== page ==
The Chris awards, now in its 43rd year, is one of the most prestigious film festivals of its kind in North America. Specializing in honoring documentary, educational, business and international films and videos, the competition accepts productions in 11 divisions with approximately 90 subject areas. This includes special divisions for students and screenwriters. Winning a Chris award qualifies a film for Oscar consideration in the documentary short category. Entry deadline is July 15, 1995. For complete rules, entry forms and information, contact Joyce Long, Awards Administrator at The Columbus International Film and Video Festival, 5701 North High Street, Suite 204, Worthington, Ohio, 43085; or call at 614-841-1666.
Now in its thirteenth year, the Central Florida Film and Video Festival is dedicated to the discovery of new and emerging artists from across the country. Last year's three-day event showcased more than 70 works. This year's ten-day festival will again demonstrate the broad use of independent film and video productions as artistic forms of expression. All entrants receive score sheets and written critiques on each work entered. Cash awards and prizes will be given. All formats will be accepted, but preview must be on 1/2" cassette. Entry fees vary. For complete rules and information, contact the Central Florida Film and Video Festival by mail c/o Brenda Joyner, 15 1/2 N. Eola Dr. #5, Orlando, FL 32801; or by phone at (407) 839-6045.
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Panasonic DVCPRO Laptop Video Editor
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Digital News-On-Demand Services Planned
We've all heard the talk of digital video-on-demand services--you know, just dial up a number and get a video downloaded to your TV set. But a new trend in the video world--news on demand--may beat the feature-film version of this technology to the punch.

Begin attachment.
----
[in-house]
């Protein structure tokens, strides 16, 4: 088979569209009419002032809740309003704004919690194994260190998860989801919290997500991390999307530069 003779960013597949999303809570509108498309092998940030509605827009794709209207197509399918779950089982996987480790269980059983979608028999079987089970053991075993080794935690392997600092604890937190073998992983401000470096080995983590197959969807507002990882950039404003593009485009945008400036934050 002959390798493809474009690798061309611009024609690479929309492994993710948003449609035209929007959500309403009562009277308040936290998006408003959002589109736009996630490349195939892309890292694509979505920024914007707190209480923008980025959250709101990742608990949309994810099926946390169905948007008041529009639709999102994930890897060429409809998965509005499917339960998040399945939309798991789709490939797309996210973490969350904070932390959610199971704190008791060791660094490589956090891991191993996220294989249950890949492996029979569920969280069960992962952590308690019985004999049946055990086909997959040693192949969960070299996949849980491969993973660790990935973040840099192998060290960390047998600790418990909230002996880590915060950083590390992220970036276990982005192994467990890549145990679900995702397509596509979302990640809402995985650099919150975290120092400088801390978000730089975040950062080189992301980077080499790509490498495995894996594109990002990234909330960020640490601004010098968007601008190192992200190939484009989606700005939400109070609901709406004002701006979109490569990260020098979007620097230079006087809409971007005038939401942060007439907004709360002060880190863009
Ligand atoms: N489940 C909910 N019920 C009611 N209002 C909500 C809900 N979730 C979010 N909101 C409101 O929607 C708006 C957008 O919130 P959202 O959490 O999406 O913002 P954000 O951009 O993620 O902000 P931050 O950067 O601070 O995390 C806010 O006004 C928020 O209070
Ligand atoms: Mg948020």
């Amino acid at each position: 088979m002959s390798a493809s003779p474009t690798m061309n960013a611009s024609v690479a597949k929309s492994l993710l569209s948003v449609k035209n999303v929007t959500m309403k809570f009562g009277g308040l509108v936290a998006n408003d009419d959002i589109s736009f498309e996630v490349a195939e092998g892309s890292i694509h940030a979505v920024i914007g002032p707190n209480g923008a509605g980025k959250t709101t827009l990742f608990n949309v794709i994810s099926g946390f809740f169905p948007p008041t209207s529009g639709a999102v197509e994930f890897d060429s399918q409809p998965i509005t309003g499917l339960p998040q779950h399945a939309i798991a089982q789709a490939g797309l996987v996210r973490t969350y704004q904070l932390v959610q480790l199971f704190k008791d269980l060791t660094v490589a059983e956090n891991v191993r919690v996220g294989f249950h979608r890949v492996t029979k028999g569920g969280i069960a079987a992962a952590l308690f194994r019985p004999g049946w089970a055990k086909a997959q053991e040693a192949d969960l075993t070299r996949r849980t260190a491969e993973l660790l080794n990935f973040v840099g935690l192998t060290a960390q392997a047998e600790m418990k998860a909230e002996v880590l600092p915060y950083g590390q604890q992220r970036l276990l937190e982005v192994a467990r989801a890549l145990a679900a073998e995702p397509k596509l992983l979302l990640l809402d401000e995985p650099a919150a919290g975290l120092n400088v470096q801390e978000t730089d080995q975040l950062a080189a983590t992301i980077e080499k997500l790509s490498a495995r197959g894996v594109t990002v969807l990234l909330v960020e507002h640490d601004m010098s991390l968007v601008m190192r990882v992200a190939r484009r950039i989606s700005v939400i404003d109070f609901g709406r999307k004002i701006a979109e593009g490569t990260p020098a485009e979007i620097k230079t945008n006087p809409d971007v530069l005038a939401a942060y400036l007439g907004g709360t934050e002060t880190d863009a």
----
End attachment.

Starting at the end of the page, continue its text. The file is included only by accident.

Oracle Corp., a leading maker of database management software, is getting together with several telephone, computer and news organizations to create a national digital video news service. This service will allow users to access news video through their personal computers and conduct on-line research from video news archives.
Involved in the discussions are the long-distance carriers AT& T and MCI communications, the chipmaker Intel and the news organizations CNN and Reuters.
Oracle's service will allow viewers to customize their newscasts from an on-screen menu, which would in turn allow the big news companies to deliver their news video to very specific audiences.
The bottom line for the videomaker? More places to distribute your video, more opportunities to reach an audience, more channels of distribution, more ways to compete with the giant news-gathering organizations.
Camcorders Climb Mount Everest
When Eric Simpson led his group of courageous mountaineers to the summit of the world, he made sure he packed all the essentials: provisions, petons, rope and plenty of spare videotape.
The goal of this trek, part of a series of climbs called "Expedition 8000," was not only to climb the highest mountain in the world, but also to bring back plenty of quality Hi8 footage.
And that's precisely what they did--armed with Sony's compact Hi8 TR-101 camcorders, they returned from the summit of Mount Everest with over 60 hours of footage, which is currently in post production in New Zealand.
Though the expedition did learn a few things about rough-weather videography--such as the need for specialized housings in such rough conditions--they gathered enough good shots for a soon-to-be released documentary titled Summit of Dreams. Look for it soon at your local video store.